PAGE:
Behind him, Shamino's bane!

You see here me preparing a Kill spell, the Wizard-only attack spell that is the mightiest incantation in the game, and then you see me fat-finger the controls and open fire with the blaster pistol instead.

Which one-shots him. A quest has been completed!

Oh wait, now we are being attacked by invisible demons. Until I turn around and...

It still lists it as a thing I see in front of me, despite not rendering anything. Another notch on our blaster hilt!

We haven't explored the entire dungeon—the dungeons all go down to level 10—but we've gotten what we came for. Let's get out of here. We could retrace our steps, but I thoughtfully picked up a dozen or so Ladder Up spells first, and so...

"Ascendo" needs no real explanation, I don't think. Garriott did well to shift from dog-Latin to invented rune-language for Ultima spells. The Ladder Up/Down spells are interesting also because they will overwrite any ladder that might have been on that square; that can complicate things on many levels given that if your source square contained a ladder, the target was going to as well.

We make it to the top levels without incident, though we still haven't used that Kill spell yet. Let's find some poor loser who is entirely unworthy of such devastating power:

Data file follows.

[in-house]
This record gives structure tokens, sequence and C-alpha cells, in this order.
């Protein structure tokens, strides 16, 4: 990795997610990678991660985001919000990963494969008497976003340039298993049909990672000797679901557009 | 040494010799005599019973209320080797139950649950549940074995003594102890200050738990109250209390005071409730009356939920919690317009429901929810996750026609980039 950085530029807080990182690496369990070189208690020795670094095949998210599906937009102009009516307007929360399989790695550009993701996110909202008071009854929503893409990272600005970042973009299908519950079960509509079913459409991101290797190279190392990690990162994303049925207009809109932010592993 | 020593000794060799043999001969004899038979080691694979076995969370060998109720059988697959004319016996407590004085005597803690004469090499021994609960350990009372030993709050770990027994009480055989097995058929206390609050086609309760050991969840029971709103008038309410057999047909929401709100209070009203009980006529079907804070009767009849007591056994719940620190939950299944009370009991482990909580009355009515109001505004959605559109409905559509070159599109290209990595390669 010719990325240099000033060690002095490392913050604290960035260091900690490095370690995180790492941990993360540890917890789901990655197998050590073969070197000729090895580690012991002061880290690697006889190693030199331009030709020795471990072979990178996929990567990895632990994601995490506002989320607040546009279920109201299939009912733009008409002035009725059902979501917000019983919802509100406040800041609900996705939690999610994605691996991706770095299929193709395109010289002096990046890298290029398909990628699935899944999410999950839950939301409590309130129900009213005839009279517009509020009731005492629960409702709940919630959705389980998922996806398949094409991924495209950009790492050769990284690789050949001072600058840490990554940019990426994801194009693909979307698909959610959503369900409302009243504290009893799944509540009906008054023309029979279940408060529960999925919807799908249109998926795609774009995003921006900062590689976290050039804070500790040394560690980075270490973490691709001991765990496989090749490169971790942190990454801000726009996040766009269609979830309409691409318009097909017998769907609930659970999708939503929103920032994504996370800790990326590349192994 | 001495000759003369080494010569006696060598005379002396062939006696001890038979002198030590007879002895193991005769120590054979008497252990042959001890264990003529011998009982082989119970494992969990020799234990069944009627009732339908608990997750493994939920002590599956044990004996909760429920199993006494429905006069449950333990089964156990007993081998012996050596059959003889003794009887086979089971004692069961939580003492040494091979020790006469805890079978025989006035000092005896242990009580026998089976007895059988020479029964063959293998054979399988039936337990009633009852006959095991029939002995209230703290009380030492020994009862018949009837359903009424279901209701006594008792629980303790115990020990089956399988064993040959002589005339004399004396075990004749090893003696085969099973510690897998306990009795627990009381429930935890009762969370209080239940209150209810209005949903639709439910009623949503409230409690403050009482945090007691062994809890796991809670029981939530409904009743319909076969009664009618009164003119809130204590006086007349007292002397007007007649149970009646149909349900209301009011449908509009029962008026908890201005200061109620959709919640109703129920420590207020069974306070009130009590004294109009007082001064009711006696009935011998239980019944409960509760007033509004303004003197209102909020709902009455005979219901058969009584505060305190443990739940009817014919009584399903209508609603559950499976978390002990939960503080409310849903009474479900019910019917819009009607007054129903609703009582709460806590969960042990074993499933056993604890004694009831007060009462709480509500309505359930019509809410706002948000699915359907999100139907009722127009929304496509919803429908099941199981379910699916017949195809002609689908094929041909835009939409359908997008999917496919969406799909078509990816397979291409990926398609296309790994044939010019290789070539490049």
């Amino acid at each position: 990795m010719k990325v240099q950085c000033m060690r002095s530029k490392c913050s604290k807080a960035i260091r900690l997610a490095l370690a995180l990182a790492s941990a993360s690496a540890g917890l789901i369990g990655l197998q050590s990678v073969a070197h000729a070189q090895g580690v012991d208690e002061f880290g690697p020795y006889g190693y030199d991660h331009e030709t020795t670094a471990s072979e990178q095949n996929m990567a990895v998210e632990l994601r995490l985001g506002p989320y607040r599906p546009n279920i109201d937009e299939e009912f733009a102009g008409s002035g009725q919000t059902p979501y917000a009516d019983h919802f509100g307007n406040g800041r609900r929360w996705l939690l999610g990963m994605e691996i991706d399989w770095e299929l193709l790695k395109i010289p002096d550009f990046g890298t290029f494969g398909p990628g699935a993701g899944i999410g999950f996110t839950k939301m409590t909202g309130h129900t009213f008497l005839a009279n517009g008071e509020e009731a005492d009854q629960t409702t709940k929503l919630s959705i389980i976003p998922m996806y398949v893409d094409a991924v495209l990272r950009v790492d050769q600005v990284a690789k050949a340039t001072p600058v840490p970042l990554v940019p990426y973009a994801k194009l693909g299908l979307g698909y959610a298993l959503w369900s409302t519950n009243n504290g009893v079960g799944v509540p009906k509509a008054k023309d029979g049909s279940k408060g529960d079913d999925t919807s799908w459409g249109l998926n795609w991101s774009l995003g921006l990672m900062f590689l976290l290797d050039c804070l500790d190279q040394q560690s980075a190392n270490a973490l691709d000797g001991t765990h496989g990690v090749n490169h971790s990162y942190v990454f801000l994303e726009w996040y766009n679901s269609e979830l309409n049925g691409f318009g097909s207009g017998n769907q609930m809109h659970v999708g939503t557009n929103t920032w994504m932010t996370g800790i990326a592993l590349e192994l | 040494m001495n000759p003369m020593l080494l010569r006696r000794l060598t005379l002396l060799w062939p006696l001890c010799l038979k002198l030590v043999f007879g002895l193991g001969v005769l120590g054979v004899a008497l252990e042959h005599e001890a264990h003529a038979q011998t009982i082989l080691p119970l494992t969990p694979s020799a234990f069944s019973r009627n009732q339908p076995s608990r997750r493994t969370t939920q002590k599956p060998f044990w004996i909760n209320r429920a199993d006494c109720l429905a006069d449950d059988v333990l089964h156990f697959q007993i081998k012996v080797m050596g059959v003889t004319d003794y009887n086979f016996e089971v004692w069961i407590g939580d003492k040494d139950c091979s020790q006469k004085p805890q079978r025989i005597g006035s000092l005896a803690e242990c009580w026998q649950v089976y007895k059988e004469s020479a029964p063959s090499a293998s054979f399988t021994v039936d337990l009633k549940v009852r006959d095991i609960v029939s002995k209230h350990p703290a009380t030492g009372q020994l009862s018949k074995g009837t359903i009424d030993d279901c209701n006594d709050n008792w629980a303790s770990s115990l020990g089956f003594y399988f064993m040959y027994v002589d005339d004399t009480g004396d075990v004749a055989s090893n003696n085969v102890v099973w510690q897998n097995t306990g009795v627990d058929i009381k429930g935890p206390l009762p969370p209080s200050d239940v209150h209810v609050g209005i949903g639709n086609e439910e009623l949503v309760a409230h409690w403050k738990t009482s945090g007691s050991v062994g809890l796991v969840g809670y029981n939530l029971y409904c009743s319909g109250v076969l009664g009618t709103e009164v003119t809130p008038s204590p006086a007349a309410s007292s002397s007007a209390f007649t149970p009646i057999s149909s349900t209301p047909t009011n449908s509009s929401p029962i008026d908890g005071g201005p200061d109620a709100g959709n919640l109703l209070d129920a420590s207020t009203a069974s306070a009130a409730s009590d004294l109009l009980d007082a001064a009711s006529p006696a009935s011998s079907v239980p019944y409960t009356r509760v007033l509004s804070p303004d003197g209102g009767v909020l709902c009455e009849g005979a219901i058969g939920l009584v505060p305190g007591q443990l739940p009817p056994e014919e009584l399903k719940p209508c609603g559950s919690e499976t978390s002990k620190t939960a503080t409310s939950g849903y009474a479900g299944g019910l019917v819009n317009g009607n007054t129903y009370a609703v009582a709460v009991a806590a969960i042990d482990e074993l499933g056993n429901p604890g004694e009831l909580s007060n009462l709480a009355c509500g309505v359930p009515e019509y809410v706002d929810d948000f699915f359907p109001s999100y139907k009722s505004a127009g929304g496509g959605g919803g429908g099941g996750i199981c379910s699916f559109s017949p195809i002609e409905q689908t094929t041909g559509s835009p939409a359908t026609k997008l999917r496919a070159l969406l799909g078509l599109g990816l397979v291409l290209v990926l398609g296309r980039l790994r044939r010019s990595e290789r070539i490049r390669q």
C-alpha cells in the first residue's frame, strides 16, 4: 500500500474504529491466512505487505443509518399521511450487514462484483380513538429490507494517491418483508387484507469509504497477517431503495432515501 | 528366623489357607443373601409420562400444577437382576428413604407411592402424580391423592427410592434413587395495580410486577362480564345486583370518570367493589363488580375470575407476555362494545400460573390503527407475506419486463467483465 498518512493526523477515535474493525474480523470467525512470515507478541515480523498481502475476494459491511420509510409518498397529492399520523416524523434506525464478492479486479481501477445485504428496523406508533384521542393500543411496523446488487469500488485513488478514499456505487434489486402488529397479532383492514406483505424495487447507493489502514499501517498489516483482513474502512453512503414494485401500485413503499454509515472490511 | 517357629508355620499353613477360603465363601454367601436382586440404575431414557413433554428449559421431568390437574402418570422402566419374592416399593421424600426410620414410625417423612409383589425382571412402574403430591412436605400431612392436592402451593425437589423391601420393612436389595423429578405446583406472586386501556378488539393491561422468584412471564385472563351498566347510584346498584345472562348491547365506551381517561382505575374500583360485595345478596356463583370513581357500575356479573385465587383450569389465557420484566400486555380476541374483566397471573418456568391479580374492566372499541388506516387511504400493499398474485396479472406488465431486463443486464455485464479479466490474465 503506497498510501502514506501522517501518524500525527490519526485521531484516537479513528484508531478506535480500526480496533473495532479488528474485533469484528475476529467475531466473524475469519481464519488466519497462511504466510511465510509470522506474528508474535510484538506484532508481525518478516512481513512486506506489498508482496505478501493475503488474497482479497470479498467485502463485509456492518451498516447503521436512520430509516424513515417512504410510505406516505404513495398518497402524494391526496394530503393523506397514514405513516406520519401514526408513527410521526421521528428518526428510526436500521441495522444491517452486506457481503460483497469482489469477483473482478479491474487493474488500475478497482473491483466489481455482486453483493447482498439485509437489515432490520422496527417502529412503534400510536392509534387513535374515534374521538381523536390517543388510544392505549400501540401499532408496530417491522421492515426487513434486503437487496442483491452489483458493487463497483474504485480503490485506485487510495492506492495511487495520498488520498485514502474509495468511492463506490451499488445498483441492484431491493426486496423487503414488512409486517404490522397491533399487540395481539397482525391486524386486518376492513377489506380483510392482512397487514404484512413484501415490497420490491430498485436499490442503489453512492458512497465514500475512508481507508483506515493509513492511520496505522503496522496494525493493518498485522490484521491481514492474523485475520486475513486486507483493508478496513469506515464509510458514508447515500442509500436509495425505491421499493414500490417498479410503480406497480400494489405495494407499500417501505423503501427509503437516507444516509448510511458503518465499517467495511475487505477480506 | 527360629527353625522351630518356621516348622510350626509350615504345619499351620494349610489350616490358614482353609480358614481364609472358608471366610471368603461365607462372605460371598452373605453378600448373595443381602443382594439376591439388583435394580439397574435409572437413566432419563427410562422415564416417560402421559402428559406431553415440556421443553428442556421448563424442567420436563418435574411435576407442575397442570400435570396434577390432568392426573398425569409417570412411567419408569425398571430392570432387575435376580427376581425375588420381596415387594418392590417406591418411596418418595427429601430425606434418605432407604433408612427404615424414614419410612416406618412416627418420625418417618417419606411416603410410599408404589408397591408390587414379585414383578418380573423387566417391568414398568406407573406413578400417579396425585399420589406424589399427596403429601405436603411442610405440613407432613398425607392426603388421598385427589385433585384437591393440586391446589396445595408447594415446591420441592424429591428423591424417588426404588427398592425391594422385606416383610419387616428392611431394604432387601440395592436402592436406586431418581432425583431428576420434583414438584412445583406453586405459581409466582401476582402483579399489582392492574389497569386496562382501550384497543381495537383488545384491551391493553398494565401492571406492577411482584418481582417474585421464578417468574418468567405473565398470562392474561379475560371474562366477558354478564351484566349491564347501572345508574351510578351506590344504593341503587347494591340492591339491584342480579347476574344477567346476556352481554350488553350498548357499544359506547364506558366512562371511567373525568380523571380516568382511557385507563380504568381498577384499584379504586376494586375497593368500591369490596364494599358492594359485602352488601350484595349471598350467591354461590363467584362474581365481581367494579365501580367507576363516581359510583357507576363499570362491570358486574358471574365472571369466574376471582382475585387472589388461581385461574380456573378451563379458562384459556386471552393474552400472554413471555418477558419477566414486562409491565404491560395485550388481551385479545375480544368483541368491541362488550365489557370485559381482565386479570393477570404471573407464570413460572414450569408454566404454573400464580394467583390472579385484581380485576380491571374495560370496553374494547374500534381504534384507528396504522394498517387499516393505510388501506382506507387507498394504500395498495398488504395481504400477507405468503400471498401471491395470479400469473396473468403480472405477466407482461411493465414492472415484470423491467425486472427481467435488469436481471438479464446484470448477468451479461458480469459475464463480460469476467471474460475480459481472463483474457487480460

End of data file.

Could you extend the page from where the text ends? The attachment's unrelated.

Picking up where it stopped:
"Interficire" is "to kill". I'm kind of suspecting that he was just looking stuff up in his dad's Latin 1 textbook here.

We're done. Now we'll never have to delve another dungeon again.

Note that all of this was way more work than you'd normally need. The "real" way to do this is to stock up on ladder up and down spells and about 2500-3500 HP, and warp down through each tier until you kill one of the target enemy types for that level (which tends to happen after like three steps) and finally warp back out with Ladder Ups. Any dungeon will do; the Dungeon of Montor is a popular one. (For reasons I'm not clear on, Montor is down south in Britannia, but its dungeon is up by Paws.)

Next time: ... well, we've completed every quest in the world. I'm sure we'll find something.